Written by Ola Adebayo, MPH candidate and student worker at the Institute for Public Health
There has been a plethora of unprecedented climate activity in 2021. This year we have seen global sea levels rise to a new high, months of rainfall occurred in the space of a few hours in China, levels of CO2 reached a 149% increase since preindustrial levels, and the Dixie Fire, the largest record fire in California’s history, burned 390,000 hectares. In the last month of December, St. Louis has been affected by these climate-related disasters with what is being referred to as the “Quad-State Tornado”, which ravaged 200 miles from Arkansas, Missouri, Tennessee and Kentucky. The tornado left 70 dead and may have set the record for the longest continuous tornado in United States history. Not only is this extremely rare for December, but it hasn’t been seen since the “Tri-State Tornado” in 1925 that crossed Missouri, Illinois, Indiana.
Recently, 120 global leaders came together to determine action steps to achieve the goals of the Paris Agreement and the United Nations Framework Convention on Climate Change. The United States is one of the largest emitters of greenhouse gases and signed onto the compromise that they will agree to “enhance ambition” on climate change by doing more to cut emissions. Although this compromise is a necessary step to keep global temperature change under 1.5℃, there is a lack of tangible action items in the compromise. These meetings are composed of government negotiators and political and scientific advisors whose “solutions” to climate change rely on the same set of beliefs, values, assumptions, and facts that created the problem in the first place. Without public health advocates involved in these conversations, there is insufficient input about the adverse health and deadly consequences of climate change.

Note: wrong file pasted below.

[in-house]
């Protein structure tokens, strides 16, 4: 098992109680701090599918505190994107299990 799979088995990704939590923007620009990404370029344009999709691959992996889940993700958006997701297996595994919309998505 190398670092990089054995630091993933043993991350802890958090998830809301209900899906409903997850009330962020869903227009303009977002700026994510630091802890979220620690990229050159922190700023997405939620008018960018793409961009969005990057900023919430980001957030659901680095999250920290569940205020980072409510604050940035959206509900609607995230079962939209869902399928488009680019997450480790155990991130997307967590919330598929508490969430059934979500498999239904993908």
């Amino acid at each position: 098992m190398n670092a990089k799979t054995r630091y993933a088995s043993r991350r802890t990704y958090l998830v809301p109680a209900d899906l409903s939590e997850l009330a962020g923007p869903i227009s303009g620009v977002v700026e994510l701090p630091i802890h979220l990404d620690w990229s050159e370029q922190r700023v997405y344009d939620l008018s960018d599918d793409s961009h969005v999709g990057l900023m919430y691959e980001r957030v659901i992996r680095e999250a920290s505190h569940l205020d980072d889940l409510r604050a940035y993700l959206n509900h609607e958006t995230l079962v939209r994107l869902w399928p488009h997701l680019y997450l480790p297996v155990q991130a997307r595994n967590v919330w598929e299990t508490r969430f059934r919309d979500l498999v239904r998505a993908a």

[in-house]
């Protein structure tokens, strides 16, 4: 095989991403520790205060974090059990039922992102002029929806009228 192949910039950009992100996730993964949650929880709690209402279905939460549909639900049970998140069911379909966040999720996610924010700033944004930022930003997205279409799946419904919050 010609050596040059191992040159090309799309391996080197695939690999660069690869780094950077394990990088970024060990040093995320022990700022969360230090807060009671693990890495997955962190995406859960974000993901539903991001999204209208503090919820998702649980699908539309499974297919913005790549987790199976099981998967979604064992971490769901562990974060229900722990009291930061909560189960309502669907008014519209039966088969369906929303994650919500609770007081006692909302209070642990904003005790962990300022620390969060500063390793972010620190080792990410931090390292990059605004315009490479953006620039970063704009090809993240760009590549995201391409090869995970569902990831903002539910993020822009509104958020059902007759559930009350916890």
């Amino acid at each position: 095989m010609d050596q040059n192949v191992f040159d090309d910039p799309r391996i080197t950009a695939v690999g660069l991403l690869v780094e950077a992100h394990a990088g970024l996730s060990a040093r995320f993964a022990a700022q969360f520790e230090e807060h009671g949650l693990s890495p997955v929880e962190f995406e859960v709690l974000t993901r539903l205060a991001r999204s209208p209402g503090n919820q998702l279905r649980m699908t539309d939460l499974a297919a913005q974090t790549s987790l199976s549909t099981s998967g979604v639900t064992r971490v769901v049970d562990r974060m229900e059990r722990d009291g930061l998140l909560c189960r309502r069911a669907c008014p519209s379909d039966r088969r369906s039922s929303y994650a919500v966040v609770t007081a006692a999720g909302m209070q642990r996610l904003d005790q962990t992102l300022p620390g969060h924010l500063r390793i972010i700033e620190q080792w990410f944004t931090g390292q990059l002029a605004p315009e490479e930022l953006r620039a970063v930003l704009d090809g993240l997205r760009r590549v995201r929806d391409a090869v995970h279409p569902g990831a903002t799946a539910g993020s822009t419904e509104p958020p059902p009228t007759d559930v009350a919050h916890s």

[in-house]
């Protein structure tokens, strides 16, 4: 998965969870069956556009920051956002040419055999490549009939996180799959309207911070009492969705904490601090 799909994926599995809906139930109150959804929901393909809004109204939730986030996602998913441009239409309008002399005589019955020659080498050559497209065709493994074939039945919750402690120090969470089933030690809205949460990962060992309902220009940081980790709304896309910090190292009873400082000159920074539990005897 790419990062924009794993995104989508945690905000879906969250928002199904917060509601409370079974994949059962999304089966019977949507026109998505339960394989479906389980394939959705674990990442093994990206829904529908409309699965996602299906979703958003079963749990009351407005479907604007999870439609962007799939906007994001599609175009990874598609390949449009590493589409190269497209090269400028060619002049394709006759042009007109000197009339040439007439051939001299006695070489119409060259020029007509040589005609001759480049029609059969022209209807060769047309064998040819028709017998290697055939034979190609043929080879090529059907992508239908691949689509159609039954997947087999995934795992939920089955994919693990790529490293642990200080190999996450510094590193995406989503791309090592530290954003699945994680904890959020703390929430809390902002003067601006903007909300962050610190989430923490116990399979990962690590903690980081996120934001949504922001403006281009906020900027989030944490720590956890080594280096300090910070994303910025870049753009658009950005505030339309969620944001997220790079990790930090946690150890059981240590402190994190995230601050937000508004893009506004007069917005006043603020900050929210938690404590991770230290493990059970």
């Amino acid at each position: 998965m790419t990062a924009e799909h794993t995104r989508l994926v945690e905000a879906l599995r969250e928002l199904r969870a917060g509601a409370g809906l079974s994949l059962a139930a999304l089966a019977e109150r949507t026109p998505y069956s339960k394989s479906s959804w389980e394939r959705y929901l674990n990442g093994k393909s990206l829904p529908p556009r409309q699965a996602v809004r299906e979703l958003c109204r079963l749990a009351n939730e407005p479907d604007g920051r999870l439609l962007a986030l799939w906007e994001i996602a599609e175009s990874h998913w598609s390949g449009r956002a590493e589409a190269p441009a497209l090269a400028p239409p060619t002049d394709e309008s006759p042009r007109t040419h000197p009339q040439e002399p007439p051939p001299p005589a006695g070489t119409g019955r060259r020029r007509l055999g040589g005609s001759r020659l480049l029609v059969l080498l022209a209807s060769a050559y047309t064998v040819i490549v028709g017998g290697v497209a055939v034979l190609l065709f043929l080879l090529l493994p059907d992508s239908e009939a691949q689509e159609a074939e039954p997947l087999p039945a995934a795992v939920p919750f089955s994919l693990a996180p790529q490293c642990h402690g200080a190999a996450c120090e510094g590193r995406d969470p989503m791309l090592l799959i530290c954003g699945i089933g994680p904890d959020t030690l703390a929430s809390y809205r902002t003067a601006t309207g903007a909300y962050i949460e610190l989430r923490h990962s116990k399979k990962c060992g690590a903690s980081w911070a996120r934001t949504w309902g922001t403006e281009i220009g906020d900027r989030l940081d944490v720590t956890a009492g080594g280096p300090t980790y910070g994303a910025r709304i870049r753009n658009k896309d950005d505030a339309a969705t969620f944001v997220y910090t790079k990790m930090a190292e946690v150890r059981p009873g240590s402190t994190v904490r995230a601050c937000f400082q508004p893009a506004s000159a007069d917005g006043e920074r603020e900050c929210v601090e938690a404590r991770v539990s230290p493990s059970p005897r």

Weather-related disasters are a key element of public health administration. These disasters can impact infrastructure, food supply, and mass migrations, and homelessness which can be seen in St. Louis City and County. A better understanding of climate change impacts on public health is needed to create sustainable solutions for the benefit of the global community.